#1 Targeted developmentIf you want to work on a particular area you can do just that. Split training enables you to focus on specific muscle groups you want to develop and can work that group more intensity than an overall body workout. Just be wary of over focussing on one area and neglecting the rest. Don’t be that guy with a ripped upper body that never trains legs...
#2 Get in and get outFitting your workouts into a busy schedule can be a challenge but split training can help speed up your workouts. By being more specific your can blitz a set of muscles and be out in a much shorter time than training your whole body.
#3 Spread the painBy splitting your workouts into groups you can potentially train more often as you never train the same groups twice in a row. If you’ve trained chest and back one day you’re effectively resting those the following session when training legs for example. It’s a smart way to build rest and recovery into your programme.
#4 Switch it upIf you feel you need to switch things up there are many variations to work each body part split to bring variety to your training. So you never need to get bored of the same old lifts. But you can’t beat the compound lifts as the foundation of your training.
#5 Gains!The greater intensity and focus you can bring to your body with split training tends to be more effective (generally speaking) than full body workouts for building muscle size hence why they are the routine of choice for fitness models and bodybuilders. That’s not to say you can’t build muscle mass with full body programmes but a split routine can potentially recruit a greater number of muscle fibres and growth response per movement. But don’t write off full body workouts just yet. [caption id="attachment_3527" align="aligncenter" width="500"] Some exercises work more than one muscle group[/caption] There’s a pretty compelling case for these too which is why ‘it depends’ on your goals/lifestyle. So why would you opt for a fully body programme?
#1 More flexible trainingOne downside of split training is that if you miss a workout that muscle group may not get trained for another week or it knocks out your training schedule. Whereas if you miss a total body session all of your muscle groups will get a going over the next time you train. So if you can’t train regularly or your lifestyle doesn’t suit the focus required for split training this is a big plus in favour of a total body programme.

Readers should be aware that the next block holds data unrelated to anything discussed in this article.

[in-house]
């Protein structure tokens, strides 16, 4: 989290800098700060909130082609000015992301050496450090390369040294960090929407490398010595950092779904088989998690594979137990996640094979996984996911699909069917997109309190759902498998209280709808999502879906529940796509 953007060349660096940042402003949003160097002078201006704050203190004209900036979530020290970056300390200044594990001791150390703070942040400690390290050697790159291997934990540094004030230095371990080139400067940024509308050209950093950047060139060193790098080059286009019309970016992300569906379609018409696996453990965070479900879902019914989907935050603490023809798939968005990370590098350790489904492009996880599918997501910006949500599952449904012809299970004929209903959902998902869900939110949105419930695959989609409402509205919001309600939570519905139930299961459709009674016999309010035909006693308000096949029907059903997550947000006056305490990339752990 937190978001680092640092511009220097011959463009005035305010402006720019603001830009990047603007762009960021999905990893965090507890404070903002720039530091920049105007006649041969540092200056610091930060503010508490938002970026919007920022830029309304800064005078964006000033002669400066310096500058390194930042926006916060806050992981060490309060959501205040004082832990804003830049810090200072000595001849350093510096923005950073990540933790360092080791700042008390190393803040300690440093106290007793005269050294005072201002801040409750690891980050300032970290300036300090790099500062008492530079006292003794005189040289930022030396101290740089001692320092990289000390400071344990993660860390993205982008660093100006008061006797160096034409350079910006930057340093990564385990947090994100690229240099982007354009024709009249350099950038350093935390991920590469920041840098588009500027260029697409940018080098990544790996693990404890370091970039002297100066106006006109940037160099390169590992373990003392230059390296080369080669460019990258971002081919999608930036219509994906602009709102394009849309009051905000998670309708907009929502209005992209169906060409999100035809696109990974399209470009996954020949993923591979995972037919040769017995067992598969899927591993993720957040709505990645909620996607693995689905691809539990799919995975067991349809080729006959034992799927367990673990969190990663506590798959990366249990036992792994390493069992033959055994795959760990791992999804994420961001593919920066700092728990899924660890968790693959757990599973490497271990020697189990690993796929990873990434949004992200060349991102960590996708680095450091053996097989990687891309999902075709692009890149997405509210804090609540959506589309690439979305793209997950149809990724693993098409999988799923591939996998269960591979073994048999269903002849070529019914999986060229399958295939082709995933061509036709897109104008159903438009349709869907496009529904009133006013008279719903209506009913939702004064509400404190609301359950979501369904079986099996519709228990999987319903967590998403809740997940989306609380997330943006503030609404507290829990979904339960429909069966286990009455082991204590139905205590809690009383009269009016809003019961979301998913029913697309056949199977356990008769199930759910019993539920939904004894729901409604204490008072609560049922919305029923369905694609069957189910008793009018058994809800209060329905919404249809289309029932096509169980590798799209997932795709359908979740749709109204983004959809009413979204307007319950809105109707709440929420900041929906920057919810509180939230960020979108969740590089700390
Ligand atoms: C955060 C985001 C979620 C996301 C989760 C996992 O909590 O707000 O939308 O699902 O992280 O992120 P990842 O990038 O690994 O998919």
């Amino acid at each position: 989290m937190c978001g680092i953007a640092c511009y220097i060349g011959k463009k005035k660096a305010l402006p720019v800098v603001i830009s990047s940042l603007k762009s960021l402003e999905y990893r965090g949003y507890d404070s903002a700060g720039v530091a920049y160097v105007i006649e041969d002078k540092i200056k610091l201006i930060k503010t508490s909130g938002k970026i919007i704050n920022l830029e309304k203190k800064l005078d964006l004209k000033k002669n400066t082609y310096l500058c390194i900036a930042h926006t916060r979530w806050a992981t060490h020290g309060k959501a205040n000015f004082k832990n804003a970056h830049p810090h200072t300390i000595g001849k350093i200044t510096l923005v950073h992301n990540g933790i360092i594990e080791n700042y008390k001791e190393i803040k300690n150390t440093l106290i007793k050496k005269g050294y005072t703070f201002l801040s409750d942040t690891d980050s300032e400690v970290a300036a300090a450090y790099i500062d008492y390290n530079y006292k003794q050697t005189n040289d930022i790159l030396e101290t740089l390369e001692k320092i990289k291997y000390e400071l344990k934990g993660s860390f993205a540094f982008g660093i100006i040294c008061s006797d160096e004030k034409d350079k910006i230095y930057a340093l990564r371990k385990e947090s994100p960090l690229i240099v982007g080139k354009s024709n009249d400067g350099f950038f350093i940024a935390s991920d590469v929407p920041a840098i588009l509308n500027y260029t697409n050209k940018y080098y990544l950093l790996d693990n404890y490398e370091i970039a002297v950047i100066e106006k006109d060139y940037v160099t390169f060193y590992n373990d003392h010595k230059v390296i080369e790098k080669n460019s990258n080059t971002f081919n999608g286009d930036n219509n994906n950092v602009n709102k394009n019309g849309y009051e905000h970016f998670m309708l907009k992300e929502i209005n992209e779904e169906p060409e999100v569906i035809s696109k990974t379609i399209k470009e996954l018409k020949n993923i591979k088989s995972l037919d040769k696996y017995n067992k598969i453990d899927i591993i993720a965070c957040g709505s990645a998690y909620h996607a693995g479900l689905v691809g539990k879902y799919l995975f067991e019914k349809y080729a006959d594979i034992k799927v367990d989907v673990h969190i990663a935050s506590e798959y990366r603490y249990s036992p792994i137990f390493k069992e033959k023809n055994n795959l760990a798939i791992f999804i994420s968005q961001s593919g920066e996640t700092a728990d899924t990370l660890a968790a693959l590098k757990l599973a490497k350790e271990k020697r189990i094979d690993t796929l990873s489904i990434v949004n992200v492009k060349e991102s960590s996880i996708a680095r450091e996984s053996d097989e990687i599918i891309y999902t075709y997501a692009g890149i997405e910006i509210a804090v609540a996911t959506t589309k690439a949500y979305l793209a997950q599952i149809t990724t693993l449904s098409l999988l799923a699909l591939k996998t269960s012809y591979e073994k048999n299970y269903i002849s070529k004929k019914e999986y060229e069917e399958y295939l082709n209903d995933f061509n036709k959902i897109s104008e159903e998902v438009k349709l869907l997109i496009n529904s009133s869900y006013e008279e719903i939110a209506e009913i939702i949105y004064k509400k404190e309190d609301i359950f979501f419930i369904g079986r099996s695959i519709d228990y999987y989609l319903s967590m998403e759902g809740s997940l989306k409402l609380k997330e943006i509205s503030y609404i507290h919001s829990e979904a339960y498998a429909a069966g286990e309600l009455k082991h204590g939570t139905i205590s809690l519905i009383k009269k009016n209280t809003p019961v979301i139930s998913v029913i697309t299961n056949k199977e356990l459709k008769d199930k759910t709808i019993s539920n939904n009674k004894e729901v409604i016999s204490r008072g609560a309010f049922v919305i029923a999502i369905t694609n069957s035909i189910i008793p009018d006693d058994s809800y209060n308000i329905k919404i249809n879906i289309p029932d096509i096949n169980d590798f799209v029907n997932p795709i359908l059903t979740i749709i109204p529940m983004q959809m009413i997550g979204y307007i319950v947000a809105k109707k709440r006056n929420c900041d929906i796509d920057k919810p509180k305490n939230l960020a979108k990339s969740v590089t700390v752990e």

#2 BalanceA risk in split training is an over reliance on the muscle groups you want to work on (or avoidance of the ones you don’t. Leg day anyone?) With a full body programme every muscle group gets targeted every time. Which some people believe is a more natural way to train.
#3 Feel the burnWith a general overall intensity full body workouts can trump the split training routine for fat burning generating a greater metabolic response. If you have fat loss goals this may be a more suitable option for you.
#4 Great for startersIf you’re new to any kind of training Split training can be tough to generate the right intensity to offer any significant advantages. Full body training however introduces your body to the rigours of working out with intensity.
#5 Train less oftenOne downside of full body workouts is the risk of overtraining as you are working your full body (the clue’s in the name) you need to build in enough rest. The upside of this is that you don’t need to train as often as you whole body is recruited each time. So if you can only train 2 or 3 times a week this may work for you. So which one is best? Well that depends. What are your goals? Whichever option you choose don’t forget to get your nutrition right to meet your goals whether that’s fuelling your workout or getting enough protein to support your muscle development. Take a look at the GoNutrition Wizard to calculate your protein requirements in relation to your weight and goals.